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Kansas City Accident Injury Attorneys

How can seatbelt use in the workplace save lives?

Many of us are careful to safely secure our children in their seats when we drive around town, and even wear seatbelts in the family car ourselves to be good role models. However, a new study indicates that these safety precautions do not always transfer to the workplace and may contribute to the high number of workplace fatalities caused by car accidents each year. One solution may be company policies that mandate seatbelt use.

Fatal Occupational Injuriesworker with seat belt

In 2014, the most recent year for which statistics are available, the Bureau of Labor Statistics (BLS) reports there were 4,281 fatal workplace injuries. While workplace fatalities have dropped by nearly 1,000 over the last ten years, 2014’s number is five percent higher than 2013, a trend we don't want to see continue.

There are many causes of fatal workplace injury, including falls from heights, being struck by an object, and even homicide, but the leading cause of fatal injuries at work is transportation incidents. This type of injury results in 41 percent of all work injuries resulting in death.

Transportation incidents are broken down as follows:

  • Roadway collisions with another vehicle (31 percent)
  • Other roadway incidents (28 percent)
  • Pedestrian vehicular incidents (16 percent)
  • Non-roadway incidents (13 percent)
  • Aircraft incidents (7 percent)
  • Rail vehicle incidents (3 percent)
  • Water vehicle incidents (3 percent)
  • Other (1 percent)

In 2014, 379 workers were killed in multiple-fatality incidents, 64 percent of which were caused by transportation incidents. Clearly, motor vehicles are a dangerous workplace hazard.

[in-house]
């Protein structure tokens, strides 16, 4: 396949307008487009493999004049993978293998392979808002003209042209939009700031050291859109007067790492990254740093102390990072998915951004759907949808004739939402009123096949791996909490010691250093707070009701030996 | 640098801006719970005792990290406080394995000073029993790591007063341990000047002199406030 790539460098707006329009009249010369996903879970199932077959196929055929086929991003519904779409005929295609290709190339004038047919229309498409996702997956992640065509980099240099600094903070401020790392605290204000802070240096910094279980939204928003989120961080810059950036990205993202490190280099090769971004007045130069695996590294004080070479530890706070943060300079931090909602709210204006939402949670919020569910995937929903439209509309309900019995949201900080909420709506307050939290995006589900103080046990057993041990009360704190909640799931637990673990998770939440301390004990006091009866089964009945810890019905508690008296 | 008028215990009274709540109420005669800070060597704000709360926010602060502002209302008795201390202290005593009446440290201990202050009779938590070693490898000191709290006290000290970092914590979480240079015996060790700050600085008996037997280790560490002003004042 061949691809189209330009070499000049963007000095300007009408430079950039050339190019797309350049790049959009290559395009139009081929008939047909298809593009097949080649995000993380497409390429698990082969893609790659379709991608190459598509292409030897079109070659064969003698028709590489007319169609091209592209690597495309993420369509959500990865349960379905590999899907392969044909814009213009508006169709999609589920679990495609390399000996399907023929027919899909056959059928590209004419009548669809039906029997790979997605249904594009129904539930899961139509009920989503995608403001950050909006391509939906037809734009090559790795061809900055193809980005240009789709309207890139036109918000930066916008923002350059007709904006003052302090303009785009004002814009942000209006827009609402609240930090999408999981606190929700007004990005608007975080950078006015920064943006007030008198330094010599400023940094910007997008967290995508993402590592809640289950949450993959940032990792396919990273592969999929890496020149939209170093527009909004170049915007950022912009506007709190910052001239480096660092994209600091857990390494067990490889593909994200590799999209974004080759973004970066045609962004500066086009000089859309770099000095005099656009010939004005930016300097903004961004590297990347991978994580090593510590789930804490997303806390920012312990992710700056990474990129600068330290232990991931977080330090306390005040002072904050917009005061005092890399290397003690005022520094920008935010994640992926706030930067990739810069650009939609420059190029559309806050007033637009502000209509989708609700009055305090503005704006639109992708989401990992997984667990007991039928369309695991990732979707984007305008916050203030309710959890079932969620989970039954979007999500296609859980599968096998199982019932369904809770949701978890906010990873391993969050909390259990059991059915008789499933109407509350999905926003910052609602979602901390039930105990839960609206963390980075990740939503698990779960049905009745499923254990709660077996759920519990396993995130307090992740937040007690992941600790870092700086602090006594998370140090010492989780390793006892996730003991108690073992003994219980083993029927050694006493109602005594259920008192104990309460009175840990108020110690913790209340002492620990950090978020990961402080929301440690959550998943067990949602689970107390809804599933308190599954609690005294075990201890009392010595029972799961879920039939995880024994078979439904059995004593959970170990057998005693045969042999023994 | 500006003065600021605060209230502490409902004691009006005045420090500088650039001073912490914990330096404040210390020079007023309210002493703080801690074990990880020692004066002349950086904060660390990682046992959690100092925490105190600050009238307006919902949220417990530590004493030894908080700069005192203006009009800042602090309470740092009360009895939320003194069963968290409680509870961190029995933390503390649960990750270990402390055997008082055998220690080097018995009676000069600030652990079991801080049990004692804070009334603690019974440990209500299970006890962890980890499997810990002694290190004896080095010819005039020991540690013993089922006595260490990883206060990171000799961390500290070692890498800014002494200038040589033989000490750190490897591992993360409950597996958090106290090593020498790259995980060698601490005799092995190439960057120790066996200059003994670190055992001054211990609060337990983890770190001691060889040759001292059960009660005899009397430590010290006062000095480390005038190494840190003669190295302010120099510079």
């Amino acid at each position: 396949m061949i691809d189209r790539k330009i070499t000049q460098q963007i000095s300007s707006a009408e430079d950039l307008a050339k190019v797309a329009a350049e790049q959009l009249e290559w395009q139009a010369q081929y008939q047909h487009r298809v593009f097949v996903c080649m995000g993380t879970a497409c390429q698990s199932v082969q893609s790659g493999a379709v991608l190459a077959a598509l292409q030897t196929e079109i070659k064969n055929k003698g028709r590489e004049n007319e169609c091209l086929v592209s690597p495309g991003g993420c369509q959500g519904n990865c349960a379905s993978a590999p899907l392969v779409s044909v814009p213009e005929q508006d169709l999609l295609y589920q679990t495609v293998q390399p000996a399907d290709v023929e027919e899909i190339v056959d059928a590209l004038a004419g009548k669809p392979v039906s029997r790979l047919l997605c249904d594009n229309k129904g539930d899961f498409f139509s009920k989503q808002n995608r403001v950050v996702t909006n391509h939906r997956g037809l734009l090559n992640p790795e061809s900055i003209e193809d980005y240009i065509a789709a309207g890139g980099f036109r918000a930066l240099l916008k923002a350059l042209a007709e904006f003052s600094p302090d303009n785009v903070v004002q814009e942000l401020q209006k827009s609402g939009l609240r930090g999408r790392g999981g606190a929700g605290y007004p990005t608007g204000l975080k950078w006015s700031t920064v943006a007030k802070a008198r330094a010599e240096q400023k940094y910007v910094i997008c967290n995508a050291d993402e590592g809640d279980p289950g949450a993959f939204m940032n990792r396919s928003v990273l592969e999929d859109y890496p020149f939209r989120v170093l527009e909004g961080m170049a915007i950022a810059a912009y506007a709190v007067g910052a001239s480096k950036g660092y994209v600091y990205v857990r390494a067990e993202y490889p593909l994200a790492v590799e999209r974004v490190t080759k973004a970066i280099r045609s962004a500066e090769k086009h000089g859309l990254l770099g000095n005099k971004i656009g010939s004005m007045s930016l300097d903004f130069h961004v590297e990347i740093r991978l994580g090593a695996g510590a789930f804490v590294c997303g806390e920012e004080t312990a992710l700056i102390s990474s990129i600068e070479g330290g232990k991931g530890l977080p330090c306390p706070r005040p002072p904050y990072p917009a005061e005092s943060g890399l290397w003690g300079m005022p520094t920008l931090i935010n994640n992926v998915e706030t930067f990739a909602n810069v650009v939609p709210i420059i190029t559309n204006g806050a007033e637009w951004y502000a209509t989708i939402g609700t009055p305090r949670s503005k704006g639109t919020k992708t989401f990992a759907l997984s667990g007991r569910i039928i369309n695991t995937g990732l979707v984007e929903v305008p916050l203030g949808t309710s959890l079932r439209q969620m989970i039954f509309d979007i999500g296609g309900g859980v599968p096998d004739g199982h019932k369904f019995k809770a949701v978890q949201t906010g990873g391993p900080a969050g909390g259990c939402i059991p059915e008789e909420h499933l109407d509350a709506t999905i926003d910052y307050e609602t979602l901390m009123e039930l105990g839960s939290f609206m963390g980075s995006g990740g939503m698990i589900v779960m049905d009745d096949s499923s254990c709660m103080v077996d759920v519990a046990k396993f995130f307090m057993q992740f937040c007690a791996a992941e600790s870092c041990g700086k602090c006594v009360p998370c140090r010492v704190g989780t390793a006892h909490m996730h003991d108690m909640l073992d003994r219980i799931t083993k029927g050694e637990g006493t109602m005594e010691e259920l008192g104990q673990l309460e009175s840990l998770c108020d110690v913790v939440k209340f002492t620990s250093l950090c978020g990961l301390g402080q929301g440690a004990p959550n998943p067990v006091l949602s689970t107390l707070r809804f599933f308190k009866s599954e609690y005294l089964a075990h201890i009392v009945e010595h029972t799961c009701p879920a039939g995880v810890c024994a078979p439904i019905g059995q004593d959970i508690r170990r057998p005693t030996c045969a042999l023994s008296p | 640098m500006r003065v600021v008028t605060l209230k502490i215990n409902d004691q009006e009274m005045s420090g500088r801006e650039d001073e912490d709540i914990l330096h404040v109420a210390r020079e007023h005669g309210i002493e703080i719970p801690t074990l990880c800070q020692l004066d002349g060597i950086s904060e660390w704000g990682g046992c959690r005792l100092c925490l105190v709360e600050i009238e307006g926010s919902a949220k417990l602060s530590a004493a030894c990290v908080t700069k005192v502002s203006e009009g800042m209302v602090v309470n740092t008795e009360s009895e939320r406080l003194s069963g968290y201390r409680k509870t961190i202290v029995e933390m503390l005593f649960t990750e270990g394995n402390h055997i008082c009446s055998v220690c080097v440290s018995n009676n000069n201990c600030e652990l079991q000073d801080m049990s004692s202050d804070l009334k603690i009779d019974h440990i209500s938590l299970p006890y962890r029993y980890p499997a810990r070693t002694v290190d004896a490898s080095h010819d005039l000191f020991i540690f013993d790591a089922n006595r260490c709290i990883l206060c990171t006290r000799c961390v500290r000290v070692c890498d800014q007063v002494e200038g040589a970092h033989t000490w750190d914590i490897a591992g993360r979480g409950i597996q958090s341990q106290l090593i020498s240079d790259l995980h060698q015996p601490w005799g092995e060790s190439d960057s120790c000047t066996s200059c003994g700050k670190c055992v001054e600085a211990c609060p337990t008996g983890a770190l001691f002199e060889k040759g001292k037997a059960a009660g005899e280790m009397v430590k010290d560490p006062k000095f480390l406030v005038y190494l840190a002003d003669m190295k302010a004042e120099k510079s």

Seatbelt Use Among Workers

According to the Centers for Disease Control and Prevention (CDC), workers’ compensation costs for serious, nonfatal injuries among work-related roadway incidents involving motorized land vehicles were estimated at $2.96 billion. Add this to the high rate of worker fatality due to motor vehicle accidents, and this becomes an issue that clearly needs to be addressed.

As the CDC points out, a proven and well-documented method to reduce injuries to motor vehicle occupants is the use of seatbelts. Statistics from the National Highway Traffic Safety Administration show that use of lap/shoulder seat belts reduces the risk for fatal injuries to front seat occupants of cars by 45 percent and the risk to light truck occupants by 60 percent.

However, a recent survey of driving behavior found a significant lack of seatbelt use by workers in particular occupations. Not surprisingly, the workers who report the lowest seatbelt use are the workers who are most at risk for suffering a fatal workplace injury. According to the survey, workers in construction and extraction; farming, fishing, and forestry; and installation, maintenance, and repair reported the lowest use of seatbelts while at work.

The BLS report indicates that construction workers suffered the most fatal injuries at work, followed by transportation and warehouse workers, and forestry, fishing, and hunting personnel. This link between self-reported seatbelt use and worker fatality is no coincidence. Not wearing a seatbelt at work is risky, and employers can make a difference.

How to Protect Workers From Transportation Incidents

The CDC report further found that workers in states that have a primary seatbelt law—meaning you can be pulled over and ticketed for not wearing a seatbelt—report a higher rate of seatbelt use than workers in states with a secondary seatbelt law. Only 10.4 percent of workers in states with a primary seatbelt law report not wearing one while at work; by comparison, 23.6 percent of workers in states with secondary seatbelt laws do not wear them. This finding indicates that workers will wear seatbelts more often if they are required to do so. The CDC recommends that employers—particularly those whose employees use motor vehicles as part of their job duties—develop a policy that requires seatbelt use by their workers and enforce the requirement.

What Role Workers' Comp Plays

If you're injured in a motor vehicle accident while performing your job duties—even if the accident is your fault—you may be eligible to receive workers’ compensation to cover your medical bills and time away from work. If an immediate family member is killed in a motor vehicle accident at work, you could be eligible for workers' comp survivor benefits. Call Kansas City Accident Injury Attorneys for assistance with your worker’s comp claim in Kansas or Missouri. We're here to help.
 

 

James Roswold
James Roswold is a Kansas & Missouri personal injury, workers comp, and medical malpractice attorney.

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